Kwasi Kwarteng in his new role as chancellor unveiled his plans for growth, bringing down inflation, backing business and helping households. Athough much of its content had already been released, it still contained a few surprises.
The headline changes are:
- Corporation tax – the proposed rise to 25% has been cancelled, keeping it at 19%.
- Annual Investment Allowance - the £1m allowance is to remain permanent, rather than it returning to £200,000 in March 2023. This gives 100% tax relief to businesses on their plant and machinery investments up to the higher £1m limit.
- Income tax – the basic rate of income tax is to be reduced to 19% in April 2023 – one year earlier than planned – with 31 million people getting on average £170 more per year. In a surprise move, the chancellor also abolished the additional 45% rate of tax, likewise taking effect from April 2023.
- National Insurance – 1.25 percentage point rise in National Insurance contributions is to be reversed from 6 November.
- Health and Social care Levy – to be introduced from April 2023, has been scrapped.
- Dividends – from April 2023 the government is reversing the 1.25 percentage point increase to the rate of income tax on dividends which took effect in April 2022.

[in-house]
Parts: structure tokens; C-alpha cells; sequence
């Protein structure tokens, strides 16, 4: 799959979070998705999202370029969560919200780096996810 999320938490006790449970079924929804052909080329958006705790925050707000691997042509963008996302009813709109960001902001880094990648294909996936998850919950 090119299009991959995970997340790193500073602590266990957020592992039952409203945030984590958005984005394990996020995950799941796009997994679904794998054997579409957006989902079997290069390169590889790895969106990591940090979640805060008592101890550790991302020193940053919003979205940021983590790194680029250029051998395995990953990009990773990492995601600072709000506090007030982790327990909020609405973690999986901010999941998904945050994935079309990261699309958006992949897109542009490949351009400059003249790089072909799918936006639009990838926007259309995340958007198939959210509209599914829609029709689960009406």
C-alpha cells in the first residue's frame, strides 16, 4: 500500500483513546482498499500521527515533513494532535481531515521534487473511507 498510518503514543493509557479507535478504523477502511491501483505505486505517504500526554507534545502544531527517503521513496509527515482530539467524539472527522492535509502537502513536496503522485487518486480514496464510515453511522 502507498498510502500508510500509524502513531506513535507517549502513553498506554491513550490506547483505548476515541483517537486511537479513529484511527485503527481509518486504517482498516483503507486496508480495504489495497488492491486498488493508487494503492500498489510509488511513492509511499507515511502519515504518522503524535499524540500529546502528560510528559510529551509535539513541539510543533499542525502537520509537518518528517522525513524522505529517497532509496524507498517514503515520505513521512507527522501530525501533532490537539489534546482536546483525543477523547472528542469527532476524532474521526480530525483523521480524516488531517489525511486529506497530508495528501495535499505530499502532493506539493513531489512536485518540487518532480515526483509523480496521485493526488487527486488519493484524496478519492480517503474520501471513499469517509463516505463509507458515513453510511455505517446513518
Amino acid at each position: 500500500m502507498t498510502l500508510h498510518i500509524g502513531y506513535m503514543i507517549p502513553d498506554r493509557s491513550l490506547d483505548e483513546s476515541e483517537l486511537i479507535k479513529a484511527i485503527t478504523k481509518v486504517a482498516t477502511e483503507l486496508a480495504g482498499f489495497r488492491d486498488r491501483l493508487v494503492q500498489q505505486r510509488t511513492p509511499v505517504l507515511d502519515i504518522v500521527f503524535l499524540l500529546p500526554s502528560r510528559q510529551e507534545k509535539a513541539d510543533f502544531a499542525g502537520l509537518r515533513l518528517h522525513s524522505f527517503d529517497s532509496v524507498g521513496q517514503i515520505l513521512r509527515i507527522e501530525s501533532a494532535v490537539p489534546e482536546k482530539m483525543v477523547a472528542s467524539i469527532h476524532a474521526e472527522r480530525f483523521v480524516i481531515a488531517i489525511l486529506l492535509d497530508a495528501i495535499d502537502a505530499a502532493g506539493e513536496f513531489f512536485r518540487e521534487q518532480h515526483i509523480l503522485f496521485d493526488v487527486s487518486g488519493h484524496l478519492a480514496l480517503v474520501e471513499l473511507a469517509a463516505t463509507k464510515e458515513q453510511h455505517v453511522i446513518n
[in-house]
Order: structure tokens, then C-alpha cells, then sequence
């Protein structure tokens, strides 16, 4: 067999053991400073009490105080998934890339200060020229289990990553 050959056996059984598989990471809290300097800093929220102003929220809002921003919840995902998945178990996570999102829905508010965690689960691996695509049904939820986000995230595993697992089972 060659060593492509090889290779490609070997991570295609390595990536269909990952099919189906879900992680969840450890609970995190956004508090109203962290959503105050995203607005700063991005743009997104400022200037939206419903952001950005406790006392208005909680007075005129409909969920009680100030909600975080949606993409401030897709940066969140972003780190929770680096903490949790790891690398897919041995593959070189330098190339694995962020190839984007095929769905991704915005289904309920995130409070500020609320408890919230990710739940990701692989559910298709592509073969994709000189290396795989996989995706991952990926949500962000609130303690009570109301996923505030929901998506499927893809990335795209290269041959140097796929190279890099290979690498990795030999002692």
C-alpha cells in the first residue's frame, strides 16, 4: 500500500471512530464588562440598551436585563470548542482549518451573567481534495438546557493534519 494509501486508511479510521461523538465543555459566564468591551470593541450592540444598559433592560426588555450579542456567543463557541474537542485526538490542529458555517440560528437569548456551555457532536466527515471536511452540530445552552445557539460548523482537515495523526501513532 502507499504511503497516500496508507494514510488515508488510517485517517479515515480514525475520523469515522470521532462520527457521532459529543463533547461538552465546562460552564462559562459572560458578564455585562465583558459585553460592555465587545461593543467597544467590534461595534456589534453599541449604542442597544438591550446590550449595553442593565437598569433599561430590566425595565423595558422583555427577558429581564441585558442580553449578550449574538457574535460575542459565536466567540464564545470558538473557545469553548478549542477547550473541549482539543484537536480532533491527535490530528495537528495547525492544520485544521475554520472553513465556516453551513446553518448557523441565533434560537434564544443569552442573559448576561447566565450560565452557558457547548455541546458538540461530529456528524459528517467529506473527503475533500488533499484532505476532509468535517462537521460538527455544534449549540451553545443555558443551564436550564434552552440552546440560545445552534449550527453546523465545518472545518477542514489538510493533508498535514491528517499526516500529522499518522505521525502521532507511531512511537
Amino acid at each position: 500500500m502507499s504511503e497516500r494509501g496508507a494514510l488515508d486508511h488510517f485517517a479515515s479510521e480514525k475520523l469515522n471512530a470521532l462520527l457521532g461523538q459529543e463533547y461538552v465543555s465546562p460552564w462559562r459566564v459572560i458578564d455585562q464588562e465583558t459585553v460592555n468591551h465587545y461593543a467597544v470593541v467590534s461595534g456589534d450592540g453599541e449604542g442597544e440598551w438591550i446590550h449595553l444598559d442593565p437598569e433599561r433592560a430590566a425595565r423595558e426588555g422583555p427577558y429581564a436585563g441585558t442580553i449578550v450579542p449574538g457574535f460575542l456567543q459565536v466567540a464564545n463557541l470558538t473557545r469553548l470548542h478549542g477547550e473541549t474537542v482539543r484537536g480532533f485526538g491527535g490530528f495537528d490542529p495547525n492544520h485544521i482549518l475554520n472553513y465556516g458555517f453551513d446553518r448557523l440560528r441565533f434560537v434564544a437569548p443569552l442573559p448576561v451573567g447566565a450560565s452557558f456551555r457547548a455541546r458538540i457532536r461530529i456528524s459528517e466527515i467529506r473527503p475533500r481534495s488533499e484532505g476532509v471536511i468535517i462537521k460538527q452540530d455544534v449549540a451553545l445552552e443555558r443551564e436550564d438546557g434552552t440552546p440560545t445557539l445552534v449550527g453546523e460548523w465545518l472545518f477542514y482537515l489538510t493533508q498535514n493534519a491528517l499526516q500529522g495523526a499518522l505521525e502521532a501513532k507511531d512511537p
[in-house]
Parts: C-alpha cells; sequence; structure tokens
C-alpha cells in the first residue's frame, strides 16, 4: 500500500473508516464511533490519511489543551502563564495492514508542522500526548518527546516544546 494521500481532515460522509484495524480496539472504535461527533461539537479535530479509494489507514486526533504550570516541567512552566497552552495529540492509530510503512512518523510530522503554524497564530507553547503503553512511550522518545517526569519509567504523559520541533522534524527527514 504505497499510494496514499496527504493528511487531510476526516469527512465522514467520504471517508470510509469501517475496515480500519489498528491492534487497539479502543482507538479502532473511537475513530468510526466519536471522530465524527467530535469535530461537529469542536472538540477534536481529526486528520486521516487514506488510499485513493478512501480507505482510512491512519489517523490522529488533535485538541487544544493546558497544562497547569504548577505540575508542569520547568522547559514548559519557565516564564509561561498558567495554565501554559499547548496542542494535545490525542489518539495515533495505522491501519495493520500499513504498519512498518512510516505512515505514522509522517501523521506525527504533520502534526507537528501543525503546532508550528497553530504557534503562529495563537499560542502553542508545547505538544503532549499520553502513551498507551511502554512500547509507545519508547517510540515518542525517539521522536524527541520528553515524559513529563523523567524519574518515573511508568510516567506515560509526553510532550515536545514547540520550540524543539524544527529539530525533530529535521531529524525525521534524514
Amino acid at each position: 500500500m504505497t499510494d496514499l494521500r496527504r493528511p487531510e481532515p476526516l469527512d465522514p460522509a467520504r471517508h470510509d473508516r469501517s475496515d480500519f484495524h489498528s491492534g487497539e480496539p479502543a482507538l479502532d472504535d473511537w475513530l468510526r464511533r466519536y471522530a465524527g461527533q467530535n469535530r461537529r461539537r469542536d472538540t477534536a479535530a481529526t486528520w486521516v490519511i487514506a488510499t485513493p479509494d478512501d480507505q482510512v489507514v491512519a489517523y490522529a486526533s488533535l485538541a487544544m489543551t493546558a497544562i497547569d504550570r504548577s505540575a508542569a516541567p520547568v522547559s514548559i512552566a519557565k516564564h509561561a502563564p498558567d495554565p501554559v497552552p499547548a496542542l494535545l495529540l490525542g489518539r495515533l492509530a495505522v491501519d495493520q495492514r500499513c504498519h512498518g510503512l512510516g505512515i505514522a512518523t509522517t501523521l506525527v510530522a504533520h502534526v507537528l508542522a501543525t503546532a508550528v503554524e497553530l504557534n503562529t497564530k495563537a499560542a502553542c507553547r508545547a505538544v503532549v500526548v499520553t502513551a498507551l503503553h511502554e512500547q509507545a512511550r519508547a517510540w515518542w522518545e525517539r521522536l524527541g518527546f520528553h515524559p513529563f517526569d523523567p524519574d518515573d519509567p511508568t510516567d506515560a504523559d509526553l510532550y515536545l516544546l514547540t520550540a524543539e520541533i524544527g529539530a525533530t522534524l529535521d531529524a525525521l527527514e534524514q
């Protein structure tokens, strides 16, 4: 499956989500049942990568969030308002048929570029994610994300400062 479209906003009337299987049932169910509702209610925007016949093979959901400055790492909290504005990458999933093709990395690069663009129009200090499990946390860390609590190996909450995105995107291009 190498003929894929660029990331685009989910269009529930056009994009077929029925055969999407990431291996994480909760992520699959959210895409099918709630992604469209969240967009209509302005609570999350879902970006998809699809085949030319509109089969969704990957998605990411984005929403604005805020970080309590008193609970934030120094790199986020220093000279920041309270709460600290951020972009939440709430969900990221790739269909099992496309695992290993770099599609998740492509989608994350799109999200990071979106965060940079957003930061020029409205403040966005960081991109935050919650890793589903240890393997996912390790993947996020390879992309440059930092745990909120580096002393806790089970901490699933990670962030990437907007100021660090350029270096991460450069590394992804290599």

- Stamp Duty - the nil rate band will be doubled from £125,000 to £250,000. First-time buyers will pay no stamp duty up to £425,000, and the value of the property on which first-time buyers can claim relief increases from £500,000 to £625,000. This tax cut took effect from midnight today (Friday 23 Sept 2022). The devolved parliaments in Scotland and Wales will make their own decision on whether they will wish to make similar changes.
- Alcohol duty – to be frozen for another year.
- Pension investments – the government will change regulations to increase investment by pension funds into UK assets, benefiting savers and boosting economic growth, and incentivising investment into Britain’s science and tech companies.
- Pension tax relief – HMRC has intimated that it knows it will take time to update providers' IT systems, therefore the government has confirmed that for 2023-24, the relevant rate of tax for relief at source pension schemes, e.g. a SIPP, will be 20%. This means providers can continue to claim at 20% for all their members for the tax year 2023-24. From 2024-25 onwards, systems will need to be updated to be able to claim at the relevant basic rate of income tax for members.
Along with the proposals to cap energy costs, there are a lot of questions being raised as to the affordability of the above changes.
Only time will tell, but they'll certainly bring an element of relief to many households.
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